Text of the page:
If you have a file on your computer called “passwords”, read this:

Password security is very important. I commonly see individuals and teams saving their passwords in their email inboxes or in a file on their desktops, usually in a stealthily named “Passwords.doc” file. Maybe you remember the story from 2014 about Sony’s password file getting hacked? The name of this file was … “Passwords”. There are many stories like this, and it’s a BIG issue. If someone hacks your computer, it goes without saying this is a pretty obvious place to get access all of your accounts. Once someone logs into your account, they can steal credit card and other personal information, and wreak havoc. If you don’t think you have anything a hacker wants, ask anyone who has had their identity stolen.

This aside, I know very well how hard it is to remember all your different passwords. Storing your passwords IN your computer insecurely isn’t the only problem ( I mean you, handwritten-password-list people, sticky-notes-on-the-monitor people, and people with one-common-password-the-same-as-your-wifi-password.  )

Some of these solutions are more secure then others, and some are easier to implement, but some form of these should be implemented with priority.

That’s why I’m going to share a few handy solutions with you.

1Password
For approximately $89CAD, ( occasionally on sale )  you can securely store all of your passwords in one spot. This information is encrypted, which makes it just about impossible for hackers to get at. They have a free 30-day trial if you want to try it out. This is the solution I use, but I have literally hundreds of passwords to keep track of, and you may not need all the features this very advanced software touts.
1password
Dashlane
Dashlane is very similar to 1Password, though it’s free and also acts as a digital wallet. It automatically saves screenshots and receipts from your online purchases for you as well.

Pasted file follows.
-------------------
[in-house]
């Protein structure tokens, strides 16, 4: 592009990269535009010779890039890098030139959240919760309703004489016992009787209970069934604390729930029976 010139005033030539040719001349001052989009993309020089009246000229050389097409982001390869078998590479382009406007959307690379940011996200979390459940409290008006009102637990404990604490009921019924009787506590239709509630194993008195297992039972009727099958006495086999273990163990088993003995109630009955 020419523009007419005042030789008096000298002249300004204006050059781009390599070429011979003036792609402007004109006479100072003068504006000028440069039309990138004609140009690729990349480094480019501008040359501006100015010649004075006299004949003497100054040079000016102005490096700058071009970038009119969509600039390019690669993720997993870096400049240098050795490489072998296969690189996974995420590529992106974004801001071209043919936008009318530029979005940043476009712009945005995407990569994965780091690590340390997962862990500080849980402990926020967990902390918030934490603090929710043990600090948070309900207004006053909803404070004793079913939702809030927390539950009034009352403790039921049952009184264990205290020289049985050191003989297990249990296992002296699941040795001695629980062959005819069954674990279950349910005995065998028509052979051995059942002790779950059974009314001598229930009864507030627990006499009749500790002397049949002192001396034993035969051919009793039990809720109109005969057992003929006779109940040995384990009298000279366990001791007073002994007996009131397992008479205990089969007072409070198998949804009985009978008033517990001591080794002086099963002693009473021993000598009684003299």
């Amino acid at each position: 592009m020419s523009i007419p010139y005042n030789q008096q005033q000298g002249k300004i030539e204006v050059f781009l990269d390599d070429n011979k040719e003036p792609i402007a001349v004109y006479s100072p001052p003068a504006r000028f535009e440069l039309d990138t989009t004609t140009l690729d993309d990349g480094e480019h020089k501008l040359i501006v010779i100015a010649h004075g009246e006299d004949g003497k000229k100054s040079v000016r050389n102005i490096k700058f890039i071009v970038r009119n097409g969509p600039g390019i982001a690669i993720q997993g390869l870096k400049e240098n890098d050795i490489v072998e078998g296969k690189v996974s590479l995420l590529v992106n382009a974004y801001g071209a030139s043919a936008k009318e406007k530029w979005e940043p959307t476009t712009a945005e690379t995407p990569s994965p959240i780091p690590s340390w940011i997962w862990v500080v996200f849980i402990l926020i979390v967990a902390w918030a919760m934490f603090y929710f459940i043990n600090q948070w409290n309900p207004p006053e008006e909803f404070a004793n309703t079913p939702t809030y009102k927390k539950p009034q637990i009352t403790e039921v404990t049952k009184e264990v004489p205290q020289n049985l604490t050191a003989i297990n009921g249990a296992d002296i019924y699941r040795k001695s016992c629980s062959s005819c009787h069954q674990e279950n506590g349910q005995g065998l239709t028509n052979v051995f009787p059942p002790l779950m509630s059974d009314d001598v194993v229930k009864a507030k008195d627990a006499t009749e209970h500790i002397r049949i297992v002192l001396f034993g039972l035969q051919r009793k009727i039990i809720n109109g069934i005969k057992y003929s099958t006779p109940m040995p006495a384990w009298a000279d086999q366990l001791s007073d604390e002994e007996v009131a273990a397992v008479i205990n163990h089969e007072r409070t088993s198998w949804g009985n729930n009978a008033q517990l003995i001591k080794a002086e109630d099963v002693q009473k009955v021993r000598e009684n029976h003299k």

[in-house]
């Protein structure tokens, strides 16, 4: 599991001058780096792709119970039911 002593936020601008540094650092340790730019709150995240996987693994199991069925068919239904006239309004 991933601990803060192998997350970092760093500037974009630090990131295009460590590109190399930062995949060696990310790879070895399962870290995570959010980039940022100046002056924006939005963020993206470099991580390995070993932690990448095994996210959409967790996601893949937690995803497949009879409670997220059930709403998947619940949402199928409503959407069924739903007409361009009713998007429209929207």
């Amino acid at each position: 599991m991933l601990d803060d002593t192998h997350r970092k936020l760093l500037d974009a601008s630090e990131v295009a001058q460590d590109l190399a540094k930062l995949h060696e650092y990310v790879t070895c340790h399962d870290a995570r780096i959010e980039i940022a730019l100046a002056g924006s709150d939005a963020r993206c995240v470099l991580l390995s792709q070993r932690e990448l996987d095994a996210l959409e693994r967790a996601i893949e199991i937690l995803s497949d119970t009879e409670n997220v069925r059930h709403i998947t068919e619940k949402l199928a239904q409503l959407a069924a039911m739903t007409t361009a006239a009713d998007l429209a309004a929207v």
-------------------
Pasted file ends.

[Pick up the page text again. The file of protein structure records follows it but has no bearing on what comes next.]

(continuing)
dashlane

Password-lock your notes

First, make sure you have a secure password to log on to your computer. If you are unsure what that is, or how to do it, contact me through the contact form.

If you’re really not into learning how to use yet another piece of software, you can password protect files on your computer. This isn’t totally foolproof, but it’s useful if you have a lot of outside contractors or want to protect your “Passwords” file.

If you use a Mac, open Notes. On the top menu bar you will see a lock icon. You can save your passwords here and lock the note. Alternatively, in Pages, Numbers, and Keynote you can select to “Set Password” under the “File” menu (top left).

On a PC, right click on the file or folder you want to protect, and choose Properties. On the General tab click the Advanced button and check the box that says “Encrypt contents to secure data”. Make sure you save that setting.

To password-protect a Microsoft Word file, visit this site for instructions

Lastly, it would be worthless to go to the trouble of setting up a solution like 1Password or Dashlane and then leave the “Passwords.doc” file on your computer, so make sure to delete all copies of it and any password-containing emails in your inbox and avoid sending staff or friends your passwords over email.

PRO TIP: print a copy of the “Passwords.doc” file and put it in a safe or safety deposit box. Just in case your computer becomes unbootable.

Don’t make it easy for hackers to get at your information. I highly recommend you prioritize this task. I’ve helped many clients with an upgraded password solution, individually designed for their comfort level, but always more secure then the default. Contact me by email on the contact page for an personal appointment.